Practitioners of engaged psychology tend what has been relegated to the margins and edges of collective consciousness to recover personal, social, somatic, ecological, and spiritual voices and meanings in search of fuller articulation.
Collaborative learning is central to the pedagogical experience in all the EWP programs. Depending on particular course objectives, this includes the appropriate use of dialogical inquiry, class presentations and small-group discussions, web-based learning and networking tools, group assignments and cooperative inquiry, as well as group work in daylong retreats.Collaborative learning trains students in the shared construction of human knowledge, fosters emotional and interpersonal competence, and teaches how to enter into fruitful exchange with people holding different views. These skills translate into multiple professional settings.
Career Outcomes: "What can I do with my degree?"
We live in a time of unprecedented change and flux. Such a time demands an integral perspective, one that encompasses the personal, interpersonal, cultural, ecological, and spiritual dimensions of human existence. Our unique integration of knowledge sources, research methods, and skill sets prepare our graduates for current career opportunities and for bringing forth ideas for new kinds of work.
Current careers include those of university professors, college teachers, scholars, writers, healers, consultants, researchers, workshop leaders, spiritual counselors, entrepreneurs, social-change activists, eco-advocates, and community organizers. Possibilities for new careers combine what the program offers with what you envision as most deeply fulfilling. Such creative applications of psychology outside academia and state licensure include spiritual mentoring and leadership, integral coaching, interreligious activism, earth-based research and practice, organizational consulting, and many other opportunities awaiting cultivation. The program also offers tools and skills for careers that do not yet exist. Our graduates have founded schools and programs, embarked on new areas of research, integrated disciplines into the creation of new fields, designed and launched trainings and workshops to offer unique combinations of transformative approaches.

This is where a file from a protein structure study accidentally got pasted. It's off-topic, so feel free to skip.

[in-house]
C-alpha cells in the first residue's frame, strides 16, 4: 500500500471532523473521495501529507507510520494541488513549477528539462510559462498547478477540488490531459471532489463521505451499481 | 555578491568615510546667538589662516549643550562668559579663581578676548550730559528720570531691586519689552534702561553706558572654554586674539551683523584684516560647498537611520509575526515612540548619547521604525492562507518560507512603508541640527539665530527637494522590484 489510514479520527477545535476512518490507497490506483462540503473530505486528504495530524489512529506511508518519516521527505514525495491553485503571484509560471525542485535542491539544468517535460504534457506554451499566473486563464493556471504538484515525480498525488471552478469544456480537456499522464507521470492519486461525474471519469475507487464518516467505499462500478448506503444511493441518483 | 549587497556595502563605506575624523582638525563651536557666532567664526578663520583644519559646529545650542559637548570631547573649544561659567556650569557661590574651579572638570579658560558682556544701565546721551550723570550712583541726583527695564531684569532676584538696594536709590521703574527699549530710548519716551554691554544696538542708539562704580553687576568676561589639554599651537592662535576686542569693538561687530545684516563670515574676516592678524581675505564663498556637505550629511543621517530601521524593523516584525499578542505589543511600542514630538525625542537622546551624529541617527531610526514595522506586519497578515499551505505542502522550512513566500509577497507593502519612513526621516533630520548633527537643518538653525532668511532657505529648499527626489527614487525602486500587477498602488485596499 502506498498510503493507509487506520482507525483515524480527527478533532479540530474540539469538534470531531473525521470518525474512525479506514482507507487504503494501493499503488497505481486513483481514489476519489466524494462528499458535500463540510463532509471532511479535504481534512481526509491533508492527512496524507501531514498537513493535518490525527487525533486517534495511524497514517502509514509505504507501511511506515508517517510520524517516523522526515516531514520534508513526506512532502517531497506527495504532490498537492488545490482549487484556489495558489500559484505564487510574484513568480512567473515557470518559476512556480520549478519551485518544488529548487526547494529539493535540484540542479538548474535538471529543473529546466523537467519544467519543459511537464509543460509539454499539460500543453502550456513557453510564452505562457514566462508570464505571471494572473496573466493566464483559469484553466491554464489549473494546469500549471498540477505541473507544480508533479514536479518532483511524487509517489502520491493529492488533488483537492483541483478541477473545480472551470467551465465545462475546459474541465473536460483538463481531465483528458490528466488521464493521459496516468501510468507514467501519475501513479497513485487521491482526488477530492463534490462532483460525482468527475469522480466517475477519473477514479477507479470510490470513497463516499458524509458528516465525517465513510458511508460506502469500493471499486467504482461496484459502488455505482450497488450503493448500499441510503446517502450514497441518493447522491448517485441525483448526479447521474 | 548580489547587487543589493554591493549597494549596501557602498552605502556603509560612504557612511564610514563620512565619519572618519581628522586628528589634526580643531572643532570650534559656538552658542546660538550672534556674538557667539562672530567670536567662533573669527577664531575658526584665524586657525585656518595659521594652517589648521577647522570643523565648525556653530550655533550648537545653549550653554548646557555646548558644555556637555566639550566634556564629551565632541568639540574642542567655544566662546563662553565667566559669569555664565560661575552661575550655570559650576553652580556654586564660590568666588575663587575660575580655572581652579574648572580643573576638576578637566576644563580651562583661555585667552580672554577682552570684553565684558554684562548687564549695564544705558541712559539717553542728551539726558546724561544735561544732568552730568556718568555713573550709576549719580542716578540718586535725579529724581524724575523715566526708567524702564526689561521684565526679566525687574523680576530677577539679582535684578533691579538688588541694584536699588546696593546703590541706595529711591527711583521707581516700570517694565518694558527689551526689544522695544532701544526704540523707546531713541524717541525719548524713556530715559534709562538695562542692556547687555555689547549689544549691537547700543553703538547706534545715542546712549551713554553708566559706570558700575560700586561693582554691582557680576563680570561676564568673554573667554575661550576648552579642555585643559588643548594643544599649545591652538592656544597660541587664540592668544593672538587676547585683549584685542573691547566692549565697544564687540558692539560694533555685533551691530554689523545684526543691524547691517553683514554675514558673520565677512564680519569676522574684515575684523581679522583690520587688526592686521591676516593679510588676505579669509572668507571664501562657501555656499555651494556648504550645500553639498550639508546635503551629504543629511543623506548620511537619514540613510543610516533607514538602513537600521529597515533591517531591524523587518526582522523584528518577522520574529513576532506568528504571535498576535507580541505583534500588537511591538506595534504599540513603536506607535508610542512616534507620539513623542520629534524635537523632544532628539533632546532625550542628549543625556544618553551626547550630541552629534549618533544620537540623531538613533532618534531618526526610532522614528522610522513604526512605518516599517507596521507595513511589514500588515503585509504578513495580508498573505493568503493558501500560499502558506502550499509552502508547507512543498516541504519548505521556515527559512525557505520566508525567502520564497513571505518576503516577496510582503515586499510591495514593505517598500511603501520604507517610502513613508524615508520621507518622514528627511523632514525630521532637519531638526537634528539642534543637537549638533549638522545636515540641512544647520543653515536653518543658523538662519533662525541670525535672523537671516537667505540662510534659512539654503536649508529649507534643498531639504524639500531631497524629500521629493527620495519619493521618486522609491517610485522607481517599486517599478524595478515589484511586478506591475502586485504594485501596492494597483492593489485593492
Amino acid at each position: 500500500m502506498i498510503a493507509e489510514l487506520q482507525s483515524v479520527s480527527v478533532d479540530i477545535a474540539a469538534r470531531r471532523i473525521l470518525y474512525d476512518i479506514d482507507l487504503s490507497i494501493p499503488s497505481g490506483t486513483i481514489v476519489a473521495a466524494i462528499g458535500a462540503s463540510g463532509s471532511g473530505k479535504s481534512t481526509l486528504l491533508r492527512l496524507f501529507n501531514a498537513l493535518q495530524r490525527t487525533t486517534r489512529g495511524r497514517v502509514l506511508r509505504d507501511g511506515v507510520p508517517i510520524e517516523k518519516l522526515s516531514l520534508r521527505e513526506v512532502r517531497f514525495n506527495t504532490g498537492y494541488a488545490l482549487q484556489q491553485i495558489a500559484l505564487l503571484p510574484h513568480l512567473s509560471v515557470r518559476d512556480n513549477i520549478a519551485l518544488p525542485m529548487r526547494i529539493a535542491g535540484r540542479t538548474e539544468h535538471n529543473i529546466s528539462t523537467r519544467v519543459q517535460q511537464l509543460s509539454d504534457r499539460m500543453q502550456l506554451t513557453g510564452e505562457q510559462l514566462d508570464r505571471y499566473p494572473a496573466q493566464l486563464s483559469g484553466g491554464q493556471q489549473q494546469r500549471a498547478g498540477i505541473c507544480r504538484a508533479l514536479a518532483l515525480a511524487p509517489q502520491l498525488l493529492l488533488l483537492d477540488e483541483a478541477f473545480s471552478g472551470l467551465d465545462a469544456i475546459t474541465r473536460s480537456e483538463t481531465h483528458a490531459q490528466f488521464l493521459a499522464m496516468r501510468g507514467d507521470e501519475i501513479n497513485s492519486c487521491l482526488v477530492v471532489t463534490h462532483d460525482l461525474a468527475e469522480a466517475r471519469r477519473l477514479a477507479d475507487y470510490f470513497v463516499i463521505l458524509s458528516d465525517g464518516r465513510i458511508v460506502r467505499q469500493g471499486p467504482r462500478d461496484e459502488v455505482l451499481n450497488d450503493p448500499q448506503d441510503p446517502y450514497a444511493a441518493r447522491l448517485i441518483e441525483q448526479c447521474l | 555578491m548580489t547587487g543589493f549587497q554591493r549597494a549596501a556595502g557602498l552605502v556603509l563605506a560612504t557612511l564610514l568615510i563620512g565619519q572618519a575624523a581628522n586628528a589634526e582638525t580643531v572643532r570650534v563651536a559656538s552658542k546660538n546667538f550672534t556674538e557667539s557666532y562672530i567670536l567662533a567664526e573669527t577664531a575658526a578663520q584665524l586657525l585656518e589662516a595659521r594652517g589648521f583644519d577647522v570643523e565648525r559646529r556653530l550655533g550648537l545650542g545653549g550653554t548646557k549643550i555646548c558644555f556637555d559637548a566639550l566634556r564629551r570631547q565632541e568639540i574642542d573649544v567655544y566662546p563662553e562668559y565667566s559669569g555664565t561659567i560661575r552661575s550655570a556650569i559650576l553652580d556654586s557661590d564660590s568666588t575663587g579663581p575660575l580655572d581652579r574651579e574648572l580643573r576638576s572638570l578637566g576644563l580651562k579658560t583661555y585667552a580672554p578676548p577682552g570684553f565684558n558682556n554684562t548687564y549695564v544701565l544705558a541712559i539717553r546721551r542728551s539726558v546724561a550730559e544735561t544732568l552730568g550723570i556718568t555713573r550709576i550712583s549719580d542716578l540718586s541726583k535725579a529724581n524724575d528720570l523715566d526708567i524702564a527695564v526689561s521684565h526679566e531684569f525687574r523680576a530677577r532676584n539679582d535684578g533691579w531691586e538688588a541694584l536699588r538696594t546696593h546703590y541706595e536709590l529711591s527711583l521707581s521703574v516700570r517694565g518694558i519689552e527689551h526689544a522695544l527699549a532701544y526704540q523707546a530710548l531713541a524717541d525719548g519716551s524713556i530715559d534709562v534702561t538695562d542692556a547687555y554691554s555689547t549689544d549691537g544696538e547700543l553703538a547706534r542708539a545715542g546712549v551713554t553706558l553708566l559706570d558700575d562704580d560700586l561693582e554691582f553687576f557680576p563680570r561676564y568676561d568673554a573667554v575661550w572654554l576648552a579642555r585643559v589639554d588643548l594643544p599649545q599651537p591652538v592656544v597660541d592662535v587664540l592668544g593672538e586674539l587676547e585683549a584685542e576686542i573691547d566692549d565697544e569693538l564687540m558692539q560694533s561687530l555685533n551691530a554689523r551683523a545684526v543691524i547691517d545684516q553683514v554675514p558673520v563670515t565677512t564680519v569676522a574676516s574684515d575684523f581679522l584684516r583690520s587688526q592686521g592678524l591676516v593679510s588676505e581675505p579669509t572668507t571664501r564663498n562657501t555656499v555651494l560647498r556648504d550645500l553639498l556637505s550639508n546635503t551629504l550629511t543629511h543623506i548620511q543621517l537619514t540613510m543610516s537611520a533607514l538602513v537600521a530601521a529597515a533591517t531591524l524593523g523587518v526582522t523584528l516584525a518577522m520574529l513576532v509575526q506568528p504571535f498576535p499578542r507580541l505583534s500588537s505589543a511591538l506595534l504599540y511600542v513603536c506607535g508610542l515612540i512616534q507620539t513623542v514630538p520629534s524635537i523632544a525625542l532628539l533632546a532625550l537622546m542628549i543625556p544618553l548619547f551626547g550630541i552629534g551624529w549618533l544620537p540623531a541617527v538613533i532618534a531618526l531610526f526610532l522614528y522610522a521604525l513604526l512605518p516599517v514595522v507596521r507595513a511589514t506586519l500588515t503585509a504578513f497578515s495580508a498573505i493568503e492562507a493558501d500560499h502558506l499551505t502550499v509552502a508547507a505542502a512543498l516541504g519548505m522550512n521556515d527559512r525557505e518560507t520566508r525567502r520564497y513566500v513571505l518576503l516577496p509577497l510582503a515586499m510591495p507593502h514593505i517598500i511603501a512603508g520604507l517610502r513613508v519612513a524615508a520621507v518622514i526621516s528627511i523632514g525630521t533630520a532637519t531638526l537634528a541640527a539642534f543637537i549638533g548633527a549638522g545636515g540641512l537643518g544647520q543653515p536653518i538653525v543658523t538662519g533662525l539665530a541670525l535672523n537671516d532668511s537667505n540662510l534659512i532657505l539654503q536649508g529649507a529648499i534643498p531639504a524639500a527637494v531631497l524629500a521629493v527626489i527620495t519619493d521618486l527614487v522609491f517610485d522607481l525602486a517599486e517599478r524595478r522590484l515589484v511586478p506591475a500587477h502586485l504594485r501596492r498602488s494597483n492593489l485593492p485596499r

All career paths taken by our graduates emphasize conscious service to self, spirit, culture, community, world, and era. Your education will help you prepare your creative response to the vitally important question, "To what transformative work am I now being called?"
The department provides students with a list of associated organizations in which professional internships are available (ask for the "East-West Psychology Department Internship Opportunities" list). Internships are a means for students to gain practical experience in their chosen field in a supervised professional work environment and can be carried out as fieldwork in both the M.A. and Ph.D. degrees.